As public artists with a focus on engaging the communities we are working in and with, we highly value process in community development, with the belief that neighbor-informed community development comes from building relationships, sharing stories, and investing financial resources over time. Single arts-based projects do little to transform relationships between community organizations and residents and rarely impact community development efforts over the long term. Instead, a process-based approach requires substantial commitment from partnering organizations because it prioritizes neighbors’ interests, rather than predetermining which investment or project should take place. It can be a challenge for community development organizations to have the flexibility of funding, staffing, and decision-making to respond in authentic ways to community priorities. We believe an approach rooted in the arts can help address some of these challenges.
Our community development partner, Fairmount Park Conservancy (FPC), began to envision an arts-based approach to public park improvements through an ArtPlace grant in 2015. We were thrilled to join FPC at Place Lab in Chicago with artist Theaster Gates. The sessions focused on Ethical Redevelopment Principles, a formalized approach for using artistic processes to drive investment in neighborhood needs. Creating the space for community members to truly lead a decision-making process when resources are at stake can be possible through arts-based approaches; ethical redevelopment principles are grounded in the notion that “resource inequity can be reduced with imagination.”1
From 2017 to 2018, we partnered with FPC on a cultural asset mapping project and public programs residency in Strawberry Mansion, one of the most segregated black neighborhoods in Philadelphia. Strawberry Mansion has a long history of artists, civic leaders, and local influencers whose legacies live on. At the same time, the neighborhood has historically been cut off from access to resources for public education, infrastructure, and healthy foods and has endured strategic local disinvestment for decades. However, rapid growth and encroaching real estate developments are creeping into Strawberry Mansion, as is happening all over the city. Although FPC has always had a relationship with Strawberry Mansion, it serves many neighborhoods, and the staff has often not had the ability to get to know or work with those residents.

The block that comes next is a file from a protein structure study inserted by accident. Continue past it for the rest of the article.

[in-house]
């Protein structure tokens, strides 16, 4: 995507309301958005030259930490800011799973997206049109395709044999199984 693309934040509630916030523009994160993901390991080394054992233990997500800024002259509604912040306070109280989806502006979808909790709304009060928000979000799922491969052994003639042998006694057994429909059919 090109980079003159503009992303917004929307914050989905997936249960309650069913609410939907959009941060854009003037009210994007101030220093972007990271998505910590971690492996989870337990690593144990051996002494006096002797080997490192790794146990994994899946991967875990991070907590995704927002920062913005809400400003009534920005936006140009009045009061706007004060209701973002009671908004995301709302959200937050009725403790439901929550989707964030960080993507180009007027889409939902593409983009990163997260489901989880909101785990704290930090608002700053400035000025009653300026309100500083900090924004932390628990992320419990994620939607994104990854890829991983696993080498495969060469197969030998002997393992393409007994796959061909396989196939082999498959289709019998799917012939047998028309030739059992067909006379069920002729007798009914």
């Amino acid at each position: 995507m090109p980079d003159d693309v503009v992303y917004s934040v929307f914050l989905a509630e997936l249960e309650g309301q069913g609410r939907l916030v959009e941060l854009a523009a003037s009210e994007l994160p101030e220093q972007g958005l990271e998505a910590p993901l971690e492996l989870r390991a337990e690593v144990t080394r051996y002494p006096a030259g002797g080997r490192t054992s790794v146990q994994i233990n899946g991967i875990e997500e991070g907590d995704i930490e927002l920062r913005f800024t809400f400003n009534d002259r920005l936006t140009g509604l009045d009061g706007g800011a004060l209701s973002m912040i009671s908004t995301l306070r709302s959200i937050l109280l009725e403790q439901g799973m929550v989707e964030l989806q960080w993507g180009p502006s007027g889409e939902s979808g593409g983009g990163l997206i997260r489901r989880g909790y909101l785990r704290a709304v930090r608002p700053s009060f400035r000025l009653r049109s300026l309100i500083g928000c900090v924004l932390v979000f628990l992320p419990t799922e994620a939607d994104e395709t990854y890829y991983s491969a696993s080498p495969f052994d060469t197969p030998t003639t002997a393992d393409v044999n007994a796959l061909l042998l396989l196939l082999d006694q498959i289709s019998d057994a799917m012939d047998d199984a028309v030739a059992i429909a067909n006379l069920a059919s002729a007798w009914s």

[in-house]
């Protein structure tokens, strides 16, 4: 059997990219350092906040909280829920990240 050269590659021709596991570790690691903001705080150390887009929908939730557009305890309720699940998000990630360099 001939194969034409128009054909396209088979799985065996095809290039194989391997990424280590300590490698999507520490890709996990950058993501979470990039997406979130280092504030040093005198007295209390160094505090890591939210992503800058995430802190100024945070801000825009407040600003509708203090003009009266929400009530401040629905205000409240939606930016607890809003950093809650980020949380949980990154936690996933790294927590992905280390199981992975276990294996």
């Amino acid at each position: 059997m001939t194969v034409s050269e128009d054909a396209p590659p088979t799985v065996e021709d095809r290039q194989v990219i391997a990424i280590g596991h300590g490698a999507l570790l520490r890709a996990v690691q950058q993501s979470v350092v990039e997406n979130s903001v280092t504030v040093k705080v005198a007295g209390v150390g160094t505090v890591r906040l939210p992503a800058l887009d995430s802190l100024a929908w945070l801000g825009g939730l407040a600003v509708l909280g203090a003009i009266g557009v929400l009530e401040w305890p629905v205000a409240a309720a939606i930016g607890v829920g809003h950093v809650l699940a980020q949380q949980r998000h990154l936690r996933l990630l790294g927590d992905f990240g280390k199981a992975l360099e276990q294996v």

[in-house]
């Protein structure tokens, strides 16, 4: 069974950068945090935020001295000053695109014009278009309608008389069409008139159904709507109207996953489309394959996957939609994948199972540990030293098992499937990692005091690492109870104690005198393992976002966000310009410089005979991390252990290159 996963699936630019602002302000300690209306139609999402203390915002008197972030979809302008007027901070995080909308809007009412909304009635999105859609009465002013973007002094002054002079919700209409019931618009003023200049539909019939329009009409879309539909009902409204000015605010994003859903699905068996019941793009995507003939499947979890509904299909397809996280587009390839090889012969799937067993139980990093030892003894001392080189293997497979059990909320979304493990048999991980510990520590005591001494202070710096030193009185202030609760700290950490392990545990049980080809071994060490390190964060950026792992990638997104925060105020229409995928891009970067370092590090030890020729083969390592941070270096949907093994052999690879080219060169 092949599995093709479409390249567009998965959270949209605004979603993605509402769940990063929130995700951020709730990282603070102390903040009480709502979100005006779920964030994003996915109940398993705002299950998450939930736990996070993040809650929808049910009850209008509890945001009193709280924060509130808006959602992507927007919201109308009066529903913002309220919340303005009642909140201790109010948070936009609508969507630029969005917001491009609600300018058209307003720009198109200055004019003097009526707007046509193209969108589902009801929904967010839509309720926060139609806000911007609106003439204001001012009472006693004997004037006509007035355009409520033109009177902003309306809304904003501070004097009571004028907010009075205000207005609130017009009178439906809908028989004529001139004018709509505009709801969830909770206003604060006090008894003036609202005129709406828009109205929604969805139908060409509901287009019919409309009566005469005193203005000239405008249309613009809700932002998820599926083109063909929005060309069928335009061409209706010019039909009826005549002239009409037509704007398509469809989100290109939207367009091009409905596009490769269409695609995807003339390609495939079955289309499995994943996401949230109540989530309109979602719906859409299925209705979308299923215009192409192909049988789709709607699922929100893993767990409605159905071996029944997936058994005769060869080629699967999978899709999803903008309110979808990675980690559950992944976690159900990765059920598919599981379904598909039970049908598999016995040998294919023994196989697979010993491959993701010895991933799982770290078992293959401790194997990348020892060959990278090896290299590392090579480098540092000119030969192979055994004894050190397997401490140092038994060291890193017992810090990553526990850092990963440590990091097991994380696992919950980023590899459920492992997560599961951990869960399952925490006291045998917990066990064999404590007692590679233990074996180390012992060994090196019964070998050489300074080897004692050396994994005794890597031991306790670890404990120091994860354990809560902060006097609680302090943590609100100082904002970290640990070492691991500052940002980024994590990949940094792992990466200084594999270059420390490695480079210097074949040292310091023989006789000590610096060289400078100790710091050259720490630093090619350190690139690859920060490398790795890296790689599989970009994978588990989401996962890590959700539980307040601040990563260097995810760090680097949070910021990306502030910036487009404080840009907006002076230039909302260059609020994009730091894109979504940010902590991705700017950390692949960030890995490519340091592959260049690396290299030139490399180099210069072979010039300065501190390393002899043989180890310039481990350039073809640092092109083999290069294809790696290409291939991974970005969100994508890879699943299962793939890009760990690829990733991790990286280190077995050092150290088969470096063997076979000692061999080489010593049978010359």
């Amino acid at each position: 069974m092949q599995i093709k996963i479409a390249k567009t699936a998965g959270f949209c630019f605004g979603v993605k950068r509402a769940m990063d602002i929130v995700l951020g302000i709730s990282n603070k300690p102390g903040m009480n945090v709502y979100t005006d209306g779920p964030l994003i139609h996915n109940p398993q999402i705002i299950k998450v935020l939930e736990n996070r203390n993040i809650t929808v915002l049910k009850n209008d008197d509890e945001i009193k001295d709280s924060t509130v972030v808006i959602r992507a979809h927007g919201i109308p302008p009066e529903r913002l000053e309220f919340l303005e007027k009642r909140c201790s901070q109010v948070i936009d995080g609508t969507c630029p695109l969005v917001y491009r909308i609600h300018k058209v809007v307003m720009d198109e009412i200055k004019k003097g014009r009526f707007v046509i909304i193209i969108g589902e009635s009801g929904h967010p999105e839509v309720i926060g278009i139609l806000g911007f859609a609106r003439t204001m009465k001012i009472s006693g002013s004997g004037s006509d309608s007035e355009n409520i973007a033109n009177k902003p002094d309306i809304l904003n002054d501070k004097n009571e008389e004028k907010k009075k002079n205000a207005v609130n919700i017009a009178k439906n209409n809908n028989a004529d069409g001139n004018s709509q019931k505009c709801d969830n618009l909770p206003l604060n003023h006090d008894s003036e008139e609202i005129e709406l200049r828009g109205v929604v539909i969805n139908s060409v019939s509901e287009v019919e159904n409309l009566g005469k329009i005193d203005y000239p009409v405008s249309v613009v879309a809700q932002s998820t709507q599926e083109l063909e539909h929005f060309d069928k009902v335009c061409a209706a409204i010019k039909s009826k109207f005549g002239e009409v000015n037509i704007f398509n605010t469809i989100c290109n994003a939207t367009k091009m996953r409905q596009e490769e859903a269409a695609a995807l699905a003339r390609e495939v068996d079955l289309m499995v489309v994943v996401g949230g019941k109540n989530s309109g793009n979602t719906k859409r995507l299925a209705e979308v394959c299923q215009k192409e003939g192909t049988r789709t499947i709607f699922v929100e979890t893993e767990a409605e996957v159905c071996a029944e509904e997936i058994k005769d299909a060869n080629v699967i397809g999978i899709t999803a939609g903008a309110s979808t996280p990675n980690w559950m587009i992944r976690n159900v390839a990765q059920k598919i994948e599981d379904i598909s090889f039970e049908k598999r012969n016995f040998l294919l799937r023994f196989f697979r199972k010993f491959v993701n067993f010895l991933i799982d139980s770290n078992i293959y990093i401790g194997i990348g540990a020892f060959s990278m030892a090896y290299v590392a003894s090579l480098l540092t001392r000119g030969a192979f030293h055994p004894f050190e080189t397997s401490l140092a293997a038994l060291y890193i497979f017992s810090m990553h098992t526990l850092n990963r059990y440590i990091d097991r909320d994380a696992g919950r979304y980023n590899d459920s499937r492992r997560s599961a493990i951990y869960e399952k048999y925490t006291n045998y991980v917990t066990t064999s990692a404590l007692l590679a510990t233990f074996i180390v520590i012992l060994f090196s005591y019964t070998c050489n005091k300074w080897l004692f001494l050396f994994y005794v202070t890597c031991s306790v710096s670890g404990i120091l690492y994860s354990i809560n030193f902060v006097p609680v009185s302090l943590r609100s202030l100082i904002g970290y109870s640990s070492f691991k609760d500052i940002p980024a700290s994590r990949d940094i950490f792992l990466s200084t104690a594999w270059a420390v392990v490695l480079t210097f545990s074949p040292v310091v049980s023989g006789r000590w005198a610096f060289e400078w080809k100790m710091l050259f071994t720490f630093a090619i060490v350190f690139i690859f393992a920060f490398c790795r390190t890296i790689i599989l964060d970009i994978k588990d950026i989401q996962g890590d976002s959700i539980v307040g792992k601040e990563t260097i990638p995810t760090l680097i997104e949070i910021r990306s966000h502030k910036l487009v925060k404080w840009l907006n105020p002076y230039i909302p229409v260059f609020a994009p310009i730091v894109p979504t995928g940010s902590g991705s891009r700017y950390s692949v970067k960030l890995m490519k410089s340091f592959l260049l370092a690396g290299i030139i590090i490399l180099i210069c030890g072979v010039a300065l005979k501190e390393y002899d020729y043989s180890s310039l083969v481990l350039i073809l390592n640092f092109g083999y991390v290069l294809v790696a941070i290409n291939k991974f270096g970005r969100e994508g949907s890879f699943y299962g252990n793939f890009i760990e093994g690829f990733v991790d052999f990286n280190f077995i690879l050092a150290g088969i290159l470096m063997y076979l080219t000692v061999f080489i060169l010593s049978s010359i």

Within this context, we partnered with FPC to open the Hatfield House, a historic mansion on the edge of Fairmount Park in Strawberry Mansion. This effort repurposed an existing but previously inaccessible space in the park into a place for interviewing neighbors, hosting free arts-based events, and hosting public discussions about development, the arts, and neighborhood history. We aimed to capture neighbors’ input on new investments in the park, as well as inform the relationship-building between the neighborhood and FPC. We also aimed to create programming alongside residents at the House in order to provide the opportunity for further relationship-building between FPC and neighbors in fun, organic ways.
Reflections on Organizational Evolution and Community Development
Throughout our year-long process of gathering data and curating events, we shifted our approach to collaboration with FPC and neighborhood leadership to conceptualize ourselves not as makers in the neighborhood but as facilitators. We wanted to focus on an arts- and culture-based process, rather than working toward a predetermined goal of art production, to unearth neighbors’ personal histories, expertise, and interests for the park and the neighborhood. As part of this process, we met people for conversations in local spaces such as homes, barbershops, and the recreation center. We engaged neighbors at celebratory, free, public arts events at the Hatfield House and built relationships with local artists and makers through the community-based organizations working within Strawberry Mansion.